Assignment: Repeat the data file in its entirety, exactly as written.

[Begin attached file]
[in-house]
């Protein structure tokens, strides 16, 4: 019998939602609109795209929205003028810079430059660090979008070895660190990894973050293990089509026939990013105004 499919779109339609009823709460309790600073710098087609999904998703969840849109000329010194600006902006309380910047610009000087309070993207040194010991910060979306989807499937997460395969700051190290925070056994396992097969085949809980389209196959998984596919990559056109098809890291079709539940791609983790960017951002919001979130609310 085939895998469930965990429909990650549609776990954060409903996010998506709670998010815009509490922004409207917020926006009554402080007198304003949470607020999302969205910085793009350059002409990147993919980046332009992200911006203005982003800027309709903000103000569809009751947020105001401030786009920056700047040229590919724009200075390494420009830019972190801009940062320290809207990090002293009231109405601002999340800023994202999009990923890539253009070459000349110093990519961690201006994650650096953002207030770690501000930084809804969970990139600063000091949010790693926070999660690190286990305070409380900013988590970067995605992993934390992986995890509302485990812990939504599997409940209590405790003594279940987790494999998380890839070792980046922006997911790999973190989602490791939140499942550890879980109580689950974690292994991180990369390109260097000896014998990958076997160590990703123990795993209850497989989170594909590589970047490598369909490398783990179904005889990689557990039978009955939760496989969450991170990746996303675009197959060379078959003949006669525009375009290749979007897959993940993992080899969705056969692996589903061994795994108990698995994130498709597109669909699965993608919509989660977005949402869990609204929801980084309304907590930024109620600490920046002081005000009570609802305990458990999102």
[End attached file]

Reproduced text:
[in-house]
């Protein structure tokens, strides 16, 4: 019998939602609109795209929205003028810079430059660090979008070895660190990894973050293990089509026939990013105004 499919779109339609009823709460309790600073710098087609999904998703969840849109000329010194600006902006309380910047610009000087309070993207040194010991910060979306989807499937997460395969700051190290925070056994396992097969085949809980389209196959998984596919990559056109098809890291079709539940791609983790960017951002919001979130609310 085939895998469930965990429909990650549609776990954060409903996010998506709670998010815009509490922004409207917020926006009554402080007198304003949470607020999302969205910085793009350059002409990147993919980046332009992200911006203005982003800027309709903000103000569809009751947020105001401030786009920056700047040229590919724009200075390494420009830019972190801009940062320290809207990090002293009231109405601002999340800023994202999009990923890539253009070459000349110093990519961690201006994650650096953002207030770690501000930084809804969970990139600063000091949010790693926070999660690190286990305070409380900013988590970067995605992993934390992986995890509302485990812990939504599997409940209590405790003594279940987790494999998380890839070792980046922006997911790999973190989602490791939140499942550890879980109580689950974690292994991180990369390109260097000896014998990958076997160590990703123990795993209850497989989170594909590589970047490598369909490398783990179904005889990689557990039978009955939760496989969450991170990746996303675009197959060379078959003949006669525009375009290749979007897959993940993992080899969705056969692996589903061994795994108990698995994130498709597109669909699965993608919509989660977005949402869990609204929801980084309304907590930024109620600490920046002081005000009570609802305990458990999102």